I found the Meal Mart items not bad. I have been buying the turkey breasts for quite a while. The brisket was not bad but I am not a big eater of red meat (except for rib steaks). The kishka was tasty, stuffed cabbage was ok - sweet sauce and the meat dense - I guess it really needed the rice to lighten it up. My meatballs were made using Costco bought chopped meat.
I stayed home and through a complicated chain of events, found myself with only a (fleischig) toaster oven to cook with. Did not host a seder, but I did very nicely for the rest of the holiday.
Chicken legs baked with orange juice and minced garlic
Apple kugel that was about 95% Yonatan apples, with just enough eggs & potato starch to hold together
Fish baked with canned crushed tomatoes, turmeric and fresh coriander (my favorite of all the "Pesach" dishes I prepared, although it was for this past Friday night, so no longer technically Pesach by me)
Grilled eggplant salad
Oven-baked pot roast in red wine
I love to stay home and cook. It's a bit stressful trying to prepare all the meals, given that I also work, but I do have chol ha'moed off, so preparing for the last days is a bit easier.
Here is what I made this year:
Almond Butter Cookies
Apple Matzoh Pudding
Arthur Schwartz’s Apple Cake
Butternut Squash Ratatouille
Cauliflower-Leek Kugel with Almond-Herb Crust
Chicken Soup with Matzah Balls
Chilled Tropical Soup
Chocolate and Olive Oil Mousse
Chocolate Mint Cookies
Creole Farfel Kugel
Double Fudge Olive Oil Brownies
Meringues: plain, chocolate chip, coffee chip, coconut
Persian Charoset (Hallaq)
Quinoa Butternut Squash Pilaf/Salad with Citrus Dressing
Sorbet: strawberry and strawberry-orange
Sweet & Sour Brisket
Sweet & Sour Meatballs
Thai Carrot Salad
I hate to sound immodest, but we really thought everything turned out quite well. The Apple Matzoh Kugel was a new recipe for me, and it was really good, but quite a potchke. If I do it again next year, I'll probably wait until chol ha'moed when I have more time, rather than do it for the first days. The Creole Kugel was also new for me. The DH really liked it, but I don't like peppers, so the strong taste of them was a bit much for me. And the Persian Charoset was a third new recipe, and was also excellent. And though I have made it before, the mousse is always a treat; it's good I don't make it more often, rich as it is.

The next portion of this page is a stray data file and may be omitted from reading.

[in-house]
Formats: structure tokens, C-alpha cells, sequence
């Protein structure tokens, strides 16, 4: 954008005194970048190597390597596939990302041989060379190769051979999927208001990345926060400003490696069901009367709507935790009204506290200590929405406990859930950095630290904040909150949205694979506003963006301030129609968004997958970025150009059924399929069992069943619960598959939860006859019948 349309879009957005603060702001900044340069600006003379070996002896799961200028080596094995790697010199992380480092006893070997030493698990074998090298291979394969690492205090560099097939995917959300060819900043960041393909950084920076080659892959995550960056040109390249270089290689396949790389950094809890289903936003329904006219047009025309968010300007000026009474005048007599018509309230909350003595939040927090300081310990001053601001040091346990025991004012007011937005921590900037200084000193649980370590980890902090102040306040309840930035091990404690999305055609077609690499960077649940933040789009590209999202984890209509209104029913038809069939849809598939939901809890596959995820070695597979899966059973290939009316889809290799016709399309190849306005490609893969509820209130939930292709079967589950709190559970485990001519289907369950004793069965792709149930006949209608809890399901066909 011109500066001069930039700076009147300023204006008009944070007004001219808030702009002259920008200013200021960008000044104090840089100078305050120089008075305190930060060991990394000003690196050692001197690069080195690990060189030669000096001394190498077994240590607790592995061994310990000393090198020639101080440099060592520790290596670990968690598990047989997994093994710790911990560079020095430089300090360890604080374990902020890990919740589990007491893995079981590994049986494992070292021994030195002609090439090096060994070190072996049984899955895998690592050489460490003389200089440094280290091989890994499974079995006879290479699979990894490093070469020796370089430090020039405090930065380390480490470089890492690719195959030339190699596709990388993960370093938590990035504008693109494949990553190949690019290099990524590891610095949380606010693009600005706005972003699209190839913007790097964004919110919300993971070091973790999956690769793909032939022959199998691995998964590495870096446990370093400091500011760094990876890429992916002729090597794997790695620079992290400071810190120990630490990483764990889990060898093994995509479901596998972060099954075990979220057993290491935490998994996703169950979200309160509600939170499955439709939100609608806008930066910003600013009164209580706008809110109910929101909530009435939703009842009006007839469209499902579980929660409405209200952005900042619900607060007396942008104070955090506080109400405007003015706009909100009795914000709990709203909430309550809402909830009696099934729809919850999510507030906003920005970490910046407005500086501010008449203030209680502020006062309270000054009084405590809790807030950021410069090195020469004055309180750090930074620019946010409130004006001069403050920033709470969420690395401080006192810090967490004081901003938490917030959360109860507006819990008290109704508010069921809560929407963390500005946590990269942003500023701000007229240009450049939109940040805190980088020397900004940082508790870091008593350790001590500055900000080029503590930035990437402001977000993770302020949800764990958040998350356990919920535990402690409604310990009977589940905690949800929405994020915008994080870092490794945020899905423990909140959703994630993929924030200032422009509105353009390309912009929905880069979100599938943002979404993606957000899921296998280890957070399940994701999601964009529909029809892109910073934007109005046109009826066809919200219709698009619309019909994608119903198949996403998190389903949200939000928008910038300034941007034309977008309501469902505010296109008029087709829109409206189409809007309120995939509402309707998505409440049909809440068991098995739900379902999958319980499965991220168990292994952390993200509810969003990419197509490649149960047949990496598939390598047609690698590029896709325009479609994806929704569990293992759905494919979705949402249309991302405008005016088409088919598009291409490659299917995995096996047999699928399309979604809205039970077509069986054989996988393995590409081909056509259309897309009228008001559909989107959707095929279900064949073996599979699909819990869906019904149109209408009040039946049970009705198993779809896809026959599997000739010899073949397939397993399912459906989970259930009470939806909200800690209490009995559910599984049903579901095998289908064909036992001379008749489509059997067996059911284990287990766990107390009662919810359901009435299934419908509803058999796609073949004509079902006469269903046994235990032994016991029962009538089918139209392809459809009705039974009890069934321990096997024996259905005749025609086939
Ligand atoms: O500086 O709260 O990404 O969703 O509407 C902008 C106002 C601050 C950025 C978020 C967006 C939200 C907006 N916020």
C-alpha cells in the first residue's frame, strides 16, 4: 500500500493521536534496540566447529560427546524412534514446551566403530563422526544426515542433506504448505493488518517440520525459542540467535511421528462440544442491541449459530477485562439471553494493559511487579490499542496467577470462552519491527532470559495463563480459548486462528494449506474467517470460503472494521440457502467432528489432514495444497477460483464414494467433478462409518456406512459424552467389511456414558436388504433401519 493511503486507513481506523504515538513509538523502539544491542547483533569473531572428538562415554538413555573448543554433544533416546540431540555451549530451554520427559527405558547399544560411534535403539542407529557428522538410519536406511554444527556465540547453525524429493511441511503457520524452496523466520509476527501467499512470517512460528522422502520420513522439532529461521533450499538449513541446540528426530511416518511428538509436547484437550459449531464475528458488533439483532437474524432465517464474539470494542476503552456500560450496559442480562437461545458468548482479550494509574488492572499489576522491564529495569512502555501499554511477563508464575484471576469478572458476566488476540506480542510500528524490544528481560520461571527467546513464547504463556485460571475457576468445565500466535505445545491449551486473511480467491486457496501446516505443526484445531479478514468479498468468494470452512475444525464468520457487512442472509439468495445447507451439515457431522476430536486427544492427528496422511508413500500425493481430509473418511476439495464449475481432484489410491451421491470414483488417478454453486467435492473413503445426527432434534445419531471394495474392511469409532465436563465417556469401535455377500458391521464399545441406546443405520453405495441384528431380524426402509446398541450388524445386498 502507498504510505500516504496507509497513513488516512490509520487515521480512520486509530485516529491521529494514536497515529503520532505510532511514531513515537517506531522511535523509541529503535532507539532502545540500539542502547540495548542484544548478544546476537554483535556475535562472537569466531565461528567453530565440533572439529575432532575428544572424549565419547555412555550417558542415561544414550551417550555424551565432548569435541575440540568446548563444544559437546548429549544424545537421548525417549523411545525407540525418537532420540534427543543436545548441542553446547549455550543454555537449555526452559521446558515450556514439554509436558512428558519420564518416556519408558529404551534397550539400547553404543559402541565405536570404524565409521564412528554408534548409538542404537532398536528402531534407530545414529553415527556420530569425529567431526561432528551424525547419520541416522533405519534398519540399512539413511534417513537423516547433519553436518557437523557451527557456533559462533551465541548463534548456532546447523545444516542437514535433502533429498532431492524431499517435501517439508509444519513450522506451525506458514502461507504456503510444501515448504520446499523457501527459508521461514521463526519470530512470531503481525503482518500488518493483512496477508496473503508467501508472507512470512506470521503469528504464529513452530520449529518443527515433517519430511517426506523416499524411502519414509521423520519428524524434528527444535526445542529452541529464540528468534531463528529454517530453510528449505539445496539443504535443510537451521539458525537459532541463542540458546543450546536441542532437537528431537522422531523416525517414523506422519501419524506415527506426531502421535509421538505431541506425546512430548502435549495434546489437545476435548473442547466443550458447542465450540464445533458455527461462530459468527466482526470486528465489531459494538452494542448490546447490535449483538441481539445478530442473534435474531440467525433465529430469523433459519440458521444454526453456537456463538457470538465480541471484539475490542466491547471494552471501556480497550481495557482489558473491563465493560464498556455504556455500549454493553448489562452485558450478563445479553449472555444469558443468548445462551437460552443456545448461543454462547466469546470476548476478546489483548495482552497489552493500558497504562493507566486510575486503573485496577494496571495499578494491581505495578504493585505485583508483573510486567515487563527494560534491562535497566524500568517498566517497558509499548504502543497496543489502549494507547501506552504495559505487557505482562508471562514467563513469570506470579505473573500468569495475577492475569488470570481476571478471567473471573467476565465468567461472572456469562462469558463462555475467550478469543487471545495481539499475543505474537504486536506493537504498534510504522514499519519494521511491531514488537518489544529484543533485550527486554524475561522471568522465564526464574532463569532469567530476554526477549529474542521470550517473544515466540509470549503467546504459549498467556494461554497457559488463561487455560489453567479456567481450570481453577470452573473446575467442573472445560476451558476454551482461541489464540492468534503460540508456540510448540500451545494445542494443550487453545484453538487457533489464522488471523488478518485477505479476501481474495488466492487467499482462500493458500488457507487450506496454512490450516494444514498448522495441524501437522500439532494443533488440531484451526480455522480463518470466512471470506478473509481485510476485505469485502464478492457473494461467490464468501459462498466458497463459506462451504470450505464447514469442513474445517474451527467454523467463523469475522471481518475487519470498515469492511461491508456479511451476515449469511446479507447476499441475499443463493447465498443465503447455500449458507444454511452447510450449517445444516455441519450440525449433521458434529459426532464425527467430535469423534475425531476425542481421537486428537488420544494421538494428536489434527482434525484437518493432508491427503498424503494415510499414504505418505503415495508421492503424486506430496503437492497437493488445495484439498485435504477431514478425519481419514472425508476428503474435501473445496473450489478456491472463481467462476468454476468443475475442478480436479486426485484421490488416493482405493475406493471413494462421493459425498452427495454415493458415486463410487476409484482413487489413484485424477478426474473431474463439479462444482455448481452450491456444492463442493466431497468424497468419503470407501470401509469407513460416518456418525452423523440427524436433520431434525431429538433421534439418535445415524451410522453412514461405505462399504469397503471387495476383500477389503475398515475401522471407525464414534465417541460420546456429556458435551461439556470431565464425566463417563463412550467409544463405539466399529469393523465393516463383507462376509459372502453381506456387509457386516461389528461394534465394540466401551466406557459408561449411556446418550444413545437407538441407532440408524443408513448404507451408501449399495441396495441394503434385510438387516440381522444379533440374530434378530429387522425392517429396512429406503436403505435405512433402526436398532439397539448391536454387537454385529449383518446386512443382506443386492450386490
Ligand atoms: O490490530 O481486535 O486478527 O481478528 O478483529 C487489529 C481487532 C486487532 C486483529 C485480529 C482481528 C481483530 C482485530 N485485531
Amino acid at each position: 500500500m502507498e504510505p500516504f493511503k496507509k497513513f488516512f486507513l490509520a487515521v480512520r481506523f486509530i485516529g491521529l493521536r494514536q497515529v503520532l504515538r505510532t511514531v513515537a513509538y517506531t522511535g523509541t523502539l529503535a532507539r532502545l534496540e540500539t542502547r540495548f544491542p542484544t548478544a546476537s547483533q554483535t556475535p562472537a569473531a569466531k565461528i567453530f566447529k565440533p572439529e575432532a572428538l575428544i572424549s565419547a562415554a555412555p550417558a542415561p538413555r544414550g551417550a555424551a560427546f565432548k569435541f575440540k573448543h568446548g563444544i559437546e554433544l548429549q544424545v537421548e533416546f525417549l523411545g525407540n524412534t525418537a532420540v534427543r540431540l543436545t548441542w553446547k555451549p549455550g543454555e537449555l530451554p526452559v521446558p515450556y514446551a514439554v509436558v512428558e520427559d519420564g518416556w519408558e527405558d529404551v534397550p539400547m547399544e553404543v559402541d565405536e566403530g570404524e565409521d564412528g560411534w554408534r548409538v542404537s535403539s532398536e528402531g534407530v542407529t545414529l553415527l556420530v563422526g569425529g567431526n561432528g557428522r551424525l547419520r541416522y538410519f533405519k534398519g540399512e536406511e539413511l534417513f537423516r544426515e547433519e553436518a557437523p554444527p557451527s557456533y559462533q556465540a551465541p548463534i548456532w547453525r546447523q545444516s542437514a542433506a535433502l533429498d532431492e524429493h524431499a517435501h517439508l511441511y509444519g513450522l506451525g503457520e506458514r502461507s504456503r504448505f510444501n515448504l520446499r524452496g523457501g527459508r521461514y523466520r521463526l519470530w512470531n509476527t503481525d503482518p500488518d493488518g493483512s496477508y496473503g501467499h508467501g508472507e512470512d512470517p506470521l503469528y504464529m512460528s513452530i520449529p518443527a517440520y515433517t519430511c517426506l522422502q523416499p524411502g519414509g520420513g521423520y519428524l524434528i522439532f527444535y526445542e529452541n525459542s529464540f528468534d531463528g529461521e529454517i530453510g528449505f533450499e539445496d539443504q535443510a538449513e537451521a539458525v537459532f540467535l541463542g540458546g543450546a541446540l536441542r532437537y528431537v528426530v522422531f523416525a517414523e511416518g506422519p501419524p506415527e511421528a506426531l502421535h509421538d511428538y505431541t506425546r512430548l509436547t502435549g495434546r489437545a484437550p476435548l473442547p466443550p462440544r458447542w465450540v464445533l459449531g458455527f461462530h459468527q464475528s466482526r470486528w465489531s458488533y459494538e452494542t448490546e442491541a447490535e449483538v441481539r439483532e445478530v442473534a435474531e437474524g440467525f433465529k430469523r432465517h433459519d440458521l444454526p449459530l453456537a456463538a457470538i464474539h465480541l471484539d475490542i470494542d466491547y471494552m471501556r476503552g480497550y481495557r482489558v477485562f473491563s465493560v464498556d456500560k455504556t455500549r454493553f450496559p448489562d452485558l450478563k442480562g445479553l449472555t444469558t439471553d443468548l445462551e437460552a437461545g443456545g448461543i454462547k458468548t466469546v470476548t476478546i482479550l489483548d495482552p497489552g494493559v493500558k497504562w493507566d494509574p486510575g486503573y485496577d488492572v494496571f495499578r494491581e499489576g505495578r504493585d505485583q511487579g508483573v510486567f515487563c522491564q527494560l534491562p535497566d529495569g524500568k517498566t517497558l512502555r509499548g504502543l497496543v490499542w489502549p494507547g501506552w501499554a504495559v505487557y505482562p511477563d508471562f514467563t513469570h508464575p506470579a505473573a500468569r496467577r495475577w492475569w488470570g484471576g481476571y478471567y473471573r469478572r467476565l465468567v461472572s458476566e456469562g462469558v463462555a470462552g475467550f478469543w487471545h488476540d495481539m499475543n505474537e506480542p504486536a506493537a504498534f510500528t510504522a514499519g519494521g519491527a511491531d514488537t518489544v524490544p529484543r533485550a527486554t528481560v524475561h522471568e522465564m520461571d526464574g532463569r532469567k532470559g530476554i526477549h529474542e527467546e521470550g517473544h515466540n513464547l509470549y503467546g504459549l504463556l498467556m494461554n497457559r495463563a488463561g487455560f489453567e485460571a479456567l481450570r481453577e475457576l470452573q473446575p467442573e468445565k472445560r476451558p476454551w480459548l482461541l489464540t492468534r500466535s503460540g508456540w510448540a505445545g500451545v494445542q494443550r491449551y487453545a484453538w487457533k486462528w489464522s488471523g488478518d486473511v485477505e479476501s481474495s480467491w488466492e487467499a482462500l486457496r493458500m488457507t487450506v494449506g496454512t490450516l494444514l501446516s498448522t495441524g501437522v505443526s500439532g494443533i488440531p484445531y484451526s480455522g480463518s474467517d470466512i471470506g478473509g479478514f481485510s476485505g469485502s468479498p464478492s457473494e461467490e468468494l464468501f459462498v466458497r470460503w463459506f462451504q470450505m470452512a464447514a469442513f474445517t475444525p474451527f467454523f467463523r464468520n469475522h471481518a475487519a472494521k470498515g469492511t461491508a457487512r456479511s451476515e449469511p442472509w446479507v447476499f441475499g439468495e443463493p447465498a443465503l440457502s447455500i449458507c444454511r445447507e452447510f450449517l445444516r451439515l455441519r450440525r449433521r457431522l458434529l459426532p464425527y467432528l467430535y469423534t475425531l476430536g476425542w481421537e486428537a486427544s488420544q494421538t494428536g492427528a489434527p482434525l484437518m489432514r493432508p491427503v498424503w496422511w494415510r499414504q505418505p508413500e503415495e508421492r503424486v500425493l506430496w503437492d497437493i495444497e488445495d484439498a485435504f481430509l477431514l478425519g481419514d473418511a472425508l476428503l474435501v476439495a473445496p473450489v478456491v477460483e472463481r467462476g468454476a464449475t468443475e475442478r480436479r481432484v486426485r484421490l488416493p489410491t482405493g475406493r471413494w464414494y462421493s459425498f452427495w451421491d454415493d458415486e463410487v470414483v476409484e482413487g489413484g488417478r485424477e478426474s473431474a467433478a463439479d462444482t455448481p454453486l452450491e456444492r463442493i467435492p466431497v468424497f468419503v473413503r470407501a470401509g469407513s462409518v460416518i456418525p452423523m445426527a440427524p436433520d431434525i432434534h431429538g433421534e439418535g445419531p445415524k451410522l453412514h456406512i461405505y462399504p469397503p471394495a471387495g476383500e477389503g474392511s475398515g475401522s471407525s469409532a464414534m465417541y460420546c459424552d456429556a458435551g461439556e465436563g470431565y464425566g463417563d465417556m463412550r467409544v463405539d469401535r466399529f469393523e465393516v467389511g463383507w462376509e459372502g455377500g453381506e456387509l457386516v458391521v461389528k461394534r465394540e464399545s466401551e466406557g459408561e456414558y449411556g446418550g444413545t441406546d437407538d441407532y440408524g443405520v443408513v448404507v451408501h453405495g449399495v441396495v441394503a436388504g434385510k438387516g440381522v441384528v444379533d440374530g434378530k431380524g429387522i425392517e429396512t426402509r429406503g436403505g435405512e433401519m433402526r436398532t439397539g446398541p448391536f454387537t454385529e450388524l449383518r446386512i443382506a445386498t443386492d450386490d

I could not see going away; if the food was good, I'd overdo it, and if it weren't, I'd be too upset about the waste of money to enjoy myself fully. Anyway, I like being in my own shul, and in my own home,
We stay home, but really dont buy anything. My wife likes to try new recipes, and I prefer to stick to the tried and true. I'm not a fan of the pesach pasta, rolls, pizza, etc. I rather prefer the matza pizza from scratch, meat matza lasagna, etc. I look forward to eating food that I only get once a year. Aside from all the other great things my wife makes, the one real highlight is a wine (grape juice) spice cake that we all go nuts for. 9/10 eggs, 3 bowls and it is the fluffiest sponge cake you will find.
Also kashered my BBQ this year (took a while), so had BBQ the 3 nights of chol hamoed which was nice.
I stayed home but I didn't make anything. I bought from Park East Kosher on the Upper East Side/NYC. *Everything* was great, but I had some minor complications with my order which caused a delayed delivery and the wrong product being delivered. Thankfully, they made up for both when I reordered for the last days.